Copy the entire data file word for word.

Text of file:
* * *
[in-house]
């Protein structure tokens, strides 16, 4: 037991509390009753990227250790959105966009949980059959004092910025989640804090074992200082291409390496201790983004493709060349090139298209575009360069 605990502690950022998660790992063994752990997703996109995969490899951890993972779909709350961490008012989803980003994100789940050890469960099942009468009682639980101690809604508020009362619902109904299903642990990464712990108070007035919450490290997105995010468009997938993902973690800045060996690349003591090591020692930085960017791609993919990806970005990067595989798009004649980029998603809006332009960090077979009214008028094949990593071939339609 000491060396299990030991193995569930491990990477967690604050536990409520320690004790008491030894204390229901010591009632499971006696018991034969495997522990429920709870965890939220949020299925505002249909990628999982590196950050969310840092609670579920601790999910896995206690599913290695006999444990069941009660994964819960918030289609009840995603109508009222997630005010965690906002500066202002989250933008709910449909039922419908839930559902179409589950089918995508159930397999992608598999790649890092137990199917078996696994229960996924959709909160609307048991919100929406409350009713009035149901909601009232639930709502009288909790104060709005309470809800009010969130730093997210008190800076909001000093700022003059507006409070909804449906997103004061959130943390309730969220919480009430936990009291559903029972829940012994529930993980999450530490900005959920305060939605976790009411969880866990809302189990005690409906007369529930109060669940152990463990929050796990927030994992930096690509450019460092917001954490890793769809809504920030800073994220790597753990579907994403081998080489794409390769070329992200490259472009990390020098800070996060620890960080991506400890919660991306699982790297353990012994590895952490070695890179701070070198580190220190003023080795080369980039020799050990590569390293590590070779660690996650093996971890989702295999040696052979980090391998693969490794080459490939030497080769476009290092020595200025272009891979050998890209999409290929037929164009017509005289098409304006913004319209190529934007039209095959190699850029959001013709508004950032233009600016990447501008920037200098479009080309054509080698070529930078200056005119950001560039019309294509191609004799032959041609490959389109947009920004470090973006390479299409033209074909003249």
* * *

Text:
[in-house]
């Protein structure tokens, strides 16, 4: 037991509390009753990227250790959105966009949980059959004092910025989640804090074992200082291409390496201790983004493709060349090139298209575009360069 605990502690950022998660790992063994752990997703996109995969490899951890993972779909709350961490008012989803980003994100789940050890469960099942009468009682639980101690809604508020009362619902109904299903642990990464712990108070007035919450490290997105995010468009997938993902973690800045060996690349003591090591020692930085960017791609993919990806970005990067595989798009004649980029998603809006332009960090077979009214008028094949990593071939339609 000491060396299990030991193995569930491990990477967690604050536990409520320690004790008491030894204390229901010591009632499971006696018991034969495997522990429920709870965890939220949020299925505002249909990628999982590196950050969310840092609670579920601790999910896995206690599913290695006999444990069941009660994964819960918030289609009840995603109508009222997630005010965690906002500066202002989250933008709910449909039922419908839930559902179409589950089918995508159930397999992608598999790649890092137990199917078996696994229960996924959709909160609307048991919100929406409350009713009035149901909601009232639930709502009288909790104060709005309470809800009010969130730093997210008190800076909001000093700022003059507006409070909804449906997103004061959130943390309730969220919480009430936990009291559903029972829940012994529930993980999450530490900005959920305060939605976790009411969880866990809302189990005690409906007369529930109060669940152990463990929050796990927030994992930096690509450019460092917001954490890793769809809504920030800073994220790597753990579907994403081998080489794409390769070329992200490259472009990390020098800070996060620890960080991506400890919660991306699982790297353990012994590895952490070695890179701070070198580190220190003023080795080369980039020799050990590569390293590590070779660690996650093996971890989702295999040696052979980090391998693969490794080459490939030497080769476009290092020595200025272009891979050998890209999409290929037929164009017509005289098409304006913004319209190529934007039209095959190699850029959001013709508004950032233009600016990447501008920037200098479009080309054509080698070529930078200056005119950001560039019309294509191609004799032959041609490959389109947009920004470090973006390479299409033209074909003249």